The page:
Switzerland’s Lara Gut Wins Lake Louise Super-G
Lara Gut returned to the top of the World Cup podium in Lake Louise on Sunday, winning what weather turned into a super-G sprint.
The Swiss ski star claimed a third career super-G victory at the Alberta resort after previous wins in 2013 and 2014.
Last season’s overall World Cup champion finished second in the previous day’s downhill, which Gut said was an indicator she’s skiing well.
“It’s my third win in super-G here so I knew that super-G wasn’t a big issue. It was always a fight in downhill,” Gut said. “Yesterday and the last days I had the feeling I was finally starting to build something.”
The women’s start was lowered due to weather a second straight day. Sunday’s snow-globe conditions turned the super-G — already a shorter distance than downhill with more turns — into a dash of just over a minute.
The race was also delayed 75 minutes to groom and reset the top of the course.
“I’m getting to be old enough to learn how to handle that,” Gut said. “I just had to wait an hour longer, but that’s not the first time that’s happened.
“The key is to stay focused and take it easy. If they say the race is on, someone is going to win and I don’t want to go to the start and already be beaten because I lost all my energy.”
Gut’s time was one minute 2.68 seconds. Runner-up Tina Weirather of Liechtenstein was a tenth of a second back of Gut. Italy’s Sofia Goggia, the runner-up in Friday’s opening downhill, was third in 1:03.27.
Stuhec falls short of sweep
Slovenia’s Ilka Stuhec, a double downhill victor in Lake Louise this year, placed fifth. Valerie Grenier of Mont-Tremblant, QC, was the top Canadian in 25th.
American ski star Lindsey Vonn, who swept all three races in 2015, was absent this year because of a broken arm suffered in training last month. Vonn has made it difficult for anyone else to win in “Lake Lindsey” with 18 victories.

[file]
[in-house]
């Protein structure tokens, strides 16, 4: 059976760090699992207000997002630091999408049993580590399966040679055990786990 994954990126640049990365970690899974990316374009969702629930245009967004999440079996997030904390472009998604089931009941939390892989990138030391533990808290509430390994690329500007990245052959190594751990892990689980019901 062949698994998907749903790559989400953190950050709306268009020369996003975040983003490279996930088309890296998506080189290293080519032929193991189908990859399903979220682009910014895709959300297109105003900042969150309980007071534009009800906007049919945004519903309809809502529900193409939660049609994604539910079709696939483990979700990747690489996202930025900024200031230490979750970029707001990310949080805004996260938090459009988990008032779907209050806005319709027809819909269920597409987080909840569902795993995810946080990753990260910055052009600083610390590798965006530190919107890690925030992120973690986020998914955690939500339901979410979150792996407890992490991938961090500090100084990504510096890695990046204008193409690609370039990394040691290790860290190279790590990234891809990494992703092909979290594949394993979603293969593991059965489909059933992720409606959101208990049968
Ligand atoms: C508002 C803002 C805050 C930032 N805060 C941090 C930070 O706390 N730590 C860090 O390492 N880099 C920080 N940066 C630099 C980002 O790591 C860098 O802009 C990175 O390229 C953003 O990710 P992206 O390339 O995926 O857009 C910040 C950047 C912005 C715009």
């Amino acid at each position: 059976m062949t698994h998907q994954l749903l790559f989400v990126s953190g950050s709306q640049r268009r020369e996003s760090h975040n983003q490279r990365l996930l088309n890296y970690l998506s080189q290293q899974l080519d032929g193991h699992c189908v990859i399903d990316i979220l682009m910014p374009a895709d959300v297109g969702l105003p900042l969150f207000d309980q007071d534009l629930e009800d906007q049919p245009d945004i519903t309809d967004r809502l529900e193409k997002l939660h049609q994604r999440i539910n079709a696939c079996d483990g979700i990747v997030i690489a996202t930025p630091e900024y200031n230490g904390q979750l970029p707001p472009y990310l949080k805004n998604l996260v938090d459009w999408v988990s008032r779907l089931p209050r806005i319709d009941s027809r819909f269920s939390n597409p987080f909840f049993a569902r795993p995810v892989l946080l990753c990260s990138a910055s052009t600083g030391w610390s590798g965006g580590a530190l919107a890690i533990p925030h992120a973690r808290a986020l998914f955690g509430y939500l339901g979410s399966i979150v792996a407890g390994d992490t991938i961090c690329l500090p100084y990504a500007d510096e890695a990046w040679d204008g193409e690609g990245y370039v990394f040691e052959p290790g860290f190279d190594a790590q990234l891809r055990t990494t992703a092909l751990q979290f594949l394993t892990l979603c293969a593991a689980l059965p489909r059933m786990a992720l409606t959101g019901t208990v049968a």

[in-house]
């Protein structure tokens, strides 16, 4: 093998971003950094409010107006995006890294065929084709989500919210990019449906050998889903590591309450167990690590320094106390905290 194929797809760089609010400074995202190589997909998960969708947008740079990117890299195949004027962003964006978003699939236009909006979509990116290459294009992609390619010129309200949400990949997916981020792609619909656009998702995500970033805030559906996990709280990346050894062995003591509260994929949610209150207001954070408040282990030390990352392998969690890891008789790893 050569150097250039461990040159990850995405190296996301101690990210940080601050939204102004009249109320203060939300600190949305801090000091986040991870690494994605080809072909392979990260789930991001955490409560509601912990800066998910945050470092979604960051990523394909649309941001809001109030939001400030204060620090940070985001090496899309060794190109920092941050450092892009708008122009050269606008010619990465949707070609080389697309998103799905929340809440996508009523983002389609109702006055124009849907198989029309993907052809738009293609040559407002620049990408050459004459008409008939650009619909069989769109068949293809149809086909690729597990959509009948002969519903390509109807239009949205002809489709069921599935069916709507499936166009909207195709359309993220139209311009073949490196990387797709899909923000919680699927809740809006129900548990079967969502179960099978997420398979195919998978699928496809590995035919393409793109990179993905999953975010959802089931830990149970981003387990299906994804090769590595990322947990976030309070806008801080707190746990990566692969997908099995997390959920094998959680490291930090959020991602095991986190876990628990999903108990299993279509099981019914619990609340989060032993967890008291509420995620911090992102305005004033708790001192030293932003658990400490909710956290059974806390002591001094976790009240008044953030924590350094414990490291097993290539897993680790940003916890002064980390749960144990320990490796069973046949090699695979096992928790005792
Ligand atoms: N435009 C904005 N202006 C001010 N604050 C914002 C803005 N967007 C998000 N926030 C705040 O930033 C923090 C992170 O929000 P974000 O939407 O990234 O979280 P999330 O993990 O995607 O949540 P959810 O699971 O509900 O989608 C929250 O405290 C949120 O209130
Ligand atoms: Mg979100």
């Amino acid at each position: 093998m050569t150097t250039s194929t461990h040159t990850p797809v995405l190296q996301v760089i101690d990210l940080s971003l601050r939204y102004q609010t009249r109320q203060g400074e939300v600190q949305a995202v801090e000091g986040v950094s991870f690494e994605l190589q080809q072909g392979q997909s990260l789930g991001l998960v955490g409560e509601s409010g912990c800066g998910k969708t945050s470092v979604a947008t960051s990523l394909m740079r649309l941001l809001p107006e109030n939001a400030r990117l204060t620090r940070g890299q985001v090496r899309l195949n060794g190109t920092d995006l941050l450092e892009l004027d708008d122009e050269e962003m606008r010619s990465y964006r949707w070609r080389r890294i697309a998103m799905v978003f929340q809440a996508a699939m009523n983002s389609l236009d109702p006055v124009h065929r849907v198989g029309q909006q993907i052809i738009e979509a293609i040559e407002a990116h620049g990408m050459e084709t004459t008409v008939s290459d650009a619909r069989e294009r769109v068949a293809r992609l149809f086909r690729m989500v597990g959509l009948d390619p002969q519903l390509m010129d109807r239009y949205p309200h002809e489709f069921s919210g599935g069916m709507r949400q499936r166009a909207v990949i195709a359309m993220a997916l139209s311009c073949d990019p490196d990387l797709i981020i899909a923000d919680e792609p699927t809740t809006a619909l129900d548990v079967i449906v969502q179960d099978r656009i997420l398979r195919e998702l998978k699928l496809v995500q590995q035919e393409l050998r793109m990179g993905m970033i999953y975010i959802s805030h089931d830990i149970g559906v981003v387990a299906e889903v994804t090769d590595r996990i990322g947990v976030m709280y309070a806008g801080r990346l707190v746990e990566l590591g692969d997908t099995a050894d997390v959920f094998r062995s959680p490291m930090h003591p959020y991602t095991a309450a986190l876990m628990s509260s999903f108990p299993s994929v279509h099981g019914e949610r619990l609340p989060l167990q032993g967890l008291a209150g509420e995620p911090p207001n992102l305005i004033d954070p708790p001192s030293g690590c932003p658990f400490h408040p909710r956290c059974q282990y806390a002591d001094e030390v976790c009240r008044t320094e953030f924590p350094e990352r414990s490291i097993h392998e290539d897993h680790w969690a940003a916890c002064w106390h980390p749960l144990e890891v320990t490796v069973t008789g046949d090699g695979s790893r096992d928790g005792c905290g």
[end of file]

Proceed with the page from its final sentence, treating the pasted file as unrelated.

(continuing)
It was a World Cup of firsts for a green Canadian team ranging in age from 19 to 22.
Grenier, 20, collected the first downhill points of her career placing 16th and 28th. She was disappointed to place outside the top 15 in super-G.
“Overall I’m pretty satisfied. I got most of the goals,” Grenier said. “It’s still three top thirties which is an accomplishment for me. That’s what I was hoping for but I definitely want to get better now.”
She’s also showing promise as an all-around skier having posted top-30 results in slalom and giant slalom a week earlier in Killington, Vt. Toronto’s Candace Crawford, 22, raced the first downhills of her career, while 19-year-old development team racer Stefanie Fleckenstein of Whistler, B.C., competed in her first World Cup races ever.
Crawford was 39th and Fleckenstein 53rd in super-G. Mikaela Tommy of Wakefield, QC, pulled out of the three races with a sore back.
Alpine Canada plans to build team
The last Canadian woman to win a medal in Lake Louise was Emily Brydon with a silver and bronze in the 2009 downhills.
The country’s strength in women’s ski racing has since shifted from the speed events to slalom and giant slalom, led by Marie-Michele Gagnon of Lac-Etchemin, QC, and Erin Mielzynski of Collingwood, ON. Alpine Canada stated in its 2015-16 report that “we will plan for the re-establishment of a women’s dedicated speed team with a goal to establish a stand-alone team by 2018.”
Alpine Canada stated in its 2015-16 report that “we will plan for the re-establishment of a women’s dedicated speed team with a goal to establish a stand-alone team by 2018.”
The organization’s athletic director says young talent is currently groomed to race technical events first on the World Cup circuit, before progressing to super-G and then downhill.
“You really have to go in the direction of the best discipline for each athlete,” Martin Rufener told The Canadian Press. “It’s important to get into the top 30 in the World Cup.”Canada’s women depart Monday for a giant slalom and slalom Saturday and Sunday respectively in Sestriere, Italy, followed by
Canada’s women depart Monday for a giant slalom and slalom Saturday and Sunday respectively in Sestriere, Italy, followed by downhill and super-G races in Val-d’Isere, France.
– Canadian Press. Photos Lara Gut by John Evely.